Longstreet believed Lee’s plan to be dangerous and favored his own plan,  which was to circle around the high ground and attack from the south.   This was contrary to Lee’s orders to attack the enemy where they were. Lee, spurred on by recent victories, would not change his mind and ordered the assault.

Foreshadowed by Brigadier General Richard Garnett’s comment, “This is a desperate thing to attempt,” the ensuing Confederate attack led by General George Pickett’s division, know n to posterity as Pickett’s Charge, resulted in devastating rebel losses, including the deaths of two  brigade commanders, General Garnett and Brigadier General Lewis Armistead.

Lee’s subsequent withdrawal marked the end of his ambitious plan.  His decision, viewed by many historians as a tactical miscalculation, had cost him the opportunity to deliver a decisive blow against the Union.” (pp 75-77).

Robert E. Lee is justifiably remembered as one of the most courageous and effective generals the country has ever produced.  Yet, in making the decision to proceed with Pickett’s Charge, he ordered what amounted to an insufficient number of Rebel troops to attack across an open field some 1,400 yards wide,  into the teeth of Union forces massed on Cemetery Ridge, at their strongest point, in what is regarded by many military experts as a cardinal sin.  It was clear he missed the brilliant leadership of Stonewall Jackson, killed in May, 1863 by friendly fire at Chancellorsville, Virginia.  Whether Jackson would have ordered Pickett’s Charge at the same time and place is open to serious question by many historians.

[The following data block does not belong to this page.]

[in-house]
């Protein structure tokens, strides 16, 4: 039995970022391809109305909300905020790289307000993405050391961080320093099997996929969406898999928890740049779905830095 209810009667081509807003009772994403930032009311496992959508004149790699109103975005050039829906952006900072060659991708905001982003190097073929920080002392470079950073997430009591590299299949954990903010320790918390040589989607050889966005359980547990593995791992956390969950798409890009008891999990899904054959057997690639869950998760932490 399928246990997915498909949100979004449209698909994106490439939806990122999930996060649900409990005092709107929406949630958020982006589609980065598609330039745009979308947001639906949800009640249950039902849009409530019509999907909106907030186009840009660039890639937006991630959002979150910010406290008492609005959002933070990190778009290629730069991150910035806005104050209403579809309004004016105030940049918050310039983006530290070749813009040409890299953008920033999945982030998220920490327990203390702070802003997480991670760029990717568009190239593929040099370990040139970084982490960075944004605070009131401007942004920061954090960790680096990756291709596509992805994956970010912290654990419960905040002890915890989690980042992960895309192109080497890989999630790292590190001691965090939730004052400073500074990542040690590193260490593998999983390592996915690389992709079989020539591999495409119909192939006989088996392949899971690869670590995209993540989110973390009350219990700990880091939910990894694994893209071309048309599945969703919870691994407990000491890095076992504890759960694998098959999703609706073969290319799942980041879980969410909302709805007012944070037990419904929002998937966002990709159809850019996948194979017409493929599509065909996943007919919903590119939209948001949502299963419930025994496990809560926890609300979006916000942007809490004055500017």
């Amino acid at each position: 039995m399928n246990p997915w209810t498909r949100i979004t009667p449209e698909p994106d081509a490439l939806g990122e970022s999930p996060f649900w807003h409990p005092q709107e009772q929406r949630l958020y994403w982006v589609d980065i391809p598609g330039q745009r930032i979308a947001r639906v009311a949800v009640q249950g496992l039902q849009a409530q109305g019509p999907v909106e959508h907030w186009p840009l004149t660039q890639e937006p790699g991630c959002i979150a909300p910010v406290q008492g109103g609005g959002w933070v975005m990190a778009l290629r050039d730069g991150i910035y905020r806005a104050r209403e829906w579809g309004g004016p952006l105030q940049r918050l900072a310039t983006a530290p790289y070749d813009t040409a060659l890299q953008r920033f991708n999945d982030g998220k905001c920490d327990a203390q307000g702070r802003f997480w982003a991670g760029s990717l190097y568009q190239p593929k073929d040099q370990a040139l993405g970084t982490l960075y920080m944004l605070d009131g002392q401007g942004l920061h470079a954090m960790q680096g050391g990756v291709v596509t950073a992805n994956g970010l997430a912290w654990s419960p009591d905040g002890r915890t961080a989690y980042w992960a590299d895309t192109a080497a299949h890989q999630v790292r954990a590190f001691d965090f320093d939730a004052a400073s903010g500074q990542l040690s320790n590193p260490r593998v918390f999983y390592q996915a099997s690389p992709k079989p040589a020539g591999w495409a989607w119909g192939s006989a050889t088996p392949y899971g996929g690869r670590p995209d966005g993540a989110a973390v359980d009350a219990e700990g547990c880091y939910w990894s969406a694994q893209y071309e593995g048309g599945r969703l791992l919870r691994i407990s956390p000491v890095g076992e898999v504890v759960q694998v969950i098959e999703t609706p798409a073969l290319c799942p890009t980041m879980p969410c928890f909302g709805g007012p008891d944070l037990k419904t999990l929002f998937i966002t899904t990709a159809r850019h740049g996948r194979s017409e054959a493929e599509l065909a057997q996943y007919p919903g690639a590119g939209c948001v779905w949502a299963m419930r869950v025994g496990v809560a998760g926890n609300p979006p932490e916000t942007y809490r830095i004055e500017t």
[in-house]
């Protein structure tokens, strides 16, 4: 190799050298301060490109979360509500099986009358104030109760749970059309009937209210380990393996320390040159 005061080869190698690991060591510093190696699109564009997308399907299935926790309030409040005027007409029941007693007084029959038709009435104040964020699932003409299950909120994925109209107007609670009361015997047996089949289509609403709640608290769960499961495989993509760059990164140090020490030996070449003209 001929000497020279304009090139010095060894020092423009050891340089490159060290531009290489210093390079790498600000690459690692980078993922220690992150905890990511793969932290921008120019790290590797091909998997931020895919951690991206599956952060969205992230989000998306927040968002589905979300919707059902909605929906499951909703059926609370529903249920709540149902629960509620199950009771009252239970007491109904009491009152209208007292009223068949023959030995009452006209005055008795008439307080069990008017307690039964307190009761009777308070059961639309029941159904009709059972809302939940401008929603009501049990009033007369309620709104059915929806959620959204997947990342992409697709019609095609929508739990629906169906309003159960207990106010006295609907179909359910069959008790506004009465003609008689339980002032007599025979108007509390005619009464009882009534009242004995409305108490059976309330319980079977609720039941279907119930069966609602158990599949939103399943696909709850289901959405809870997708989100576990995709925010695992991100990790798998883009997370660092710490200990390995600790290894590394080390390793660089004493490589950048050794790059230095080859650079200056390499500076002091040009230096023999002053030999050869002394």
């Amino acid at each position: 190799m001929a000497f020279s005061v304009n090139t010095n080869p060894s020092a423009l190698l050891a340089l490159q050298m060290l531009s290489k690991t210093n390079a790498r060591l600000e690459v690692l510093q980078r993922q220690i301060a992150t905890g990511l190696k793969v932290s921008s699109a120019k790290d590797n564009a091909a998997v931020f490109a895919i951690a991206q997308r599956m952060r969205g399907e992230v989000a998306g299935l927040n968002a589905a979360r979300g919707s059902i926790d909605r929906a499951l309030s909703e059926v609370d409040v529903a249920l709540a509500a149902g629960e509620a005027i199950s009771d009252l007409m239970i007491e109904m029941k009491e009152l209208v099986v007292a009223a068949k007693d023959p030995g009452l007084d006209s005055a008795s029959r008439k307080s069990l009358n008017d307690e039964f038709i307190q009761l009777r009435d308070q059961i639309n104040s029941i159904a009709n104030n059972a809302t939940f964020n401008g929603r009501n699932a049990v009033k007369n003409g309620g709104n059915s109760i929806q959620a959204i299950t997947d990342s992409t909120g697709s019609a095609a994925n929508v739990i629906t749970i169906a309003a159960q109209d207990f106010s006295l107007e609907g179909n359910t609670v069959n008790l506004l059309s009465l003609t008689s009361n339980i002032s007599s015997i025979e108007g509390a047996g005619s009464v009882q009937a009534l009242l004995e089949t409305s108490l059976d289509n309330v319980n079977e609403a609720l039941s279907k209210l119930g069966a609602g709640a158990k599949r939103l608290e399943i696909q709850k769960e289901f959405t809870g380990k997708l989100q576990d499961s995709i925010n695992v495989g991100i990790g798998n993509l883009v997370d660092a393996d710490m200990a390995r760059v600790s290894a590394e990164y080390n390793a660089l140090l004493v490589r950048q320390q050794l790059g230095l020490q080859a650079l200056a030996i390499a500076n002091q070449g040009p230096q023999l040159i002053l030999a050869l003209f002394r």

The vignette, quoted above, is but one of several contained in my easy to read writing book, available on amazon.com as a Kindle Book and in print.  The book contains time-tested guidelines and techniques designed to improve the clarity of your writing.  The ability to write clearly will help all those seeking employment as well as advance the careers of those already employed.   Two Civil War articles, “Antietam and Gettysburg – Two Pivotal Civil War Battles That Saved the Union,” and “Bloody Shiloh and the Rise of U.S. Grant,” are also available on amazon.com as Kindle Books.  The book and the two articles are featured on my website at agregardie.com.

Copyright 2013.  Arnold G. Regardie.  All rights reserved.